Thomas Merton on Chuang Tzu’s ‘Perfect Joy’

Perfect Joy is a short piece of prose writing by Chuang Tzu where he explores whether any of us can find ‘a fullness of joy’ while on earth or whether there is no such thing.

He begins with a series of questions about if there is such happiness to be found how do we go about finding it – in other words what do we have to do to attain this? Any search immediately raises the next question which is what is this ‘happiness’ and what is ‘joy’. Merton translates and interprets this into the values of the world: what does the world see as joy and happiness: ‘money, reputation, long life, achievement’ and joy is ‘health and bodily comforts with good food, nice clothes, beautiful things to look at and lovely music to listen to’. And so the reverse of all these things is what the world condemns or sees as misfortune, so we strive to keep our lives on track with these good things and yet even when we have these things we have anxiety that our health will be taken away or we worry that we need more money and more things to keep us happy.

Chuang Tzu on the rich:

‘The rich make life intolerable, driving themselves in order to get more and more money which they cannot really use. In so doing they are alienated from themselves, and exhaust themselves in their own service as though they were slaves of others’.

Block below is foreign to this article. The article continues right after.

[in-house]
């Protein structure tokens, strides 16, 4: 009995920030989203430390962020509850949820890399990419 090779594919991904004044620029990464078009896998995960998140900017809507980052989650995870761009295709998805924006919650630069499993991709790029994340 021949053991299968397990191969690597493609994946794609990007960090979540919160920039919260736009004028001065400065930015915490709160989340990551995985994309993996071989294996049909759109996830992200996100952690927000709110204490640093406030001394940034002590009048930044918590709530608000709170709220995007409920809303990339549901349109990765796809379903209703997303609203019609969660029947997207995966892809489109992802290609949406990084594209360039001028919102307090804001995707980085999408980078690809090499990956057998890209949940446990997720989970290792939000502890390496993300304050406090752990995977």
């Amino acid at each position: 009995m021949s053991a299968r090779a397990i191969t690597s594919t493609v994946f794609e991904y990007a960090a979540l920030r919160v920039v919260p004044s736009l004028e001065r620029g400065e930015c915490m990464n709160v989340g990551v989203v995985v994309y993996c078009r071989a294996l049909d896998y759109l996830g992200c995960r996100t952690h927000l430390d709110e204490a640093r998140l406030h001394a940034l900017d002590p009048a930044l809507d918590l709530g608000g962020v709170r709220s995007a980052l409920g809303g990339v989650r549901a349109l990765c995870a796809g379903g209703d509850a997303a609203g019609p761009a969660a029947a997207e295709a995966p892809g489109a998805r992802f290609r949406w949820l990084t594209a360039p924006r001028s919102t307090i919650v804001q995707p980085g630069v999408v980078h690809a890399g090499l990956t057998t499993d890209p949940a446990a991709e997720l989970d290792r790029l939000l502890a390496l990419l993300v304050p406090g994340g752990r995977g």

Similarly the ambitious seeking success: ‘are alienated from themselves, exhausting their real life in service of the shadow created by their insatiable hope’. As we grow older Chuang Tzu sees we become stupider as in trying to avoid death we become incapable of living in the present. He’s particularly interesting about the dilemma of leading a sacrificial life and so receiving honour for being a ‘good’ person and seen as upright which he writes still leads to unhappiness and or even ruin, disgrace and death. Is being ‘good’ really so good? Is it rather a source of unhappiness – perhaps to have to maintain such a reputation?

Chuang Tzu rejects all these definitions and standards – he sees no meaning at all in any of it. Instead he writes:

‘My opinion is that you never find happiness until you stop looking for it. My greatest happiness consists precisely in doing nothing whatever that is calculated to obtain happiness: and this, in the minds of most people, is the worst possible course.’

He holds to the saying that: ‘Perfect joy is to be without joy’ and ‘Perfect praise is to be without praise.’ He has the experiences that if he ceases striving what is ‘right’ and what is ‘wrong’ become apparent all by themselves. This is the idea of wu wei – non-doing and Chuang Tzu says that if we practice this we will have happiness and well-being but ends asking who is the person ‘who can attain to this non-doing’.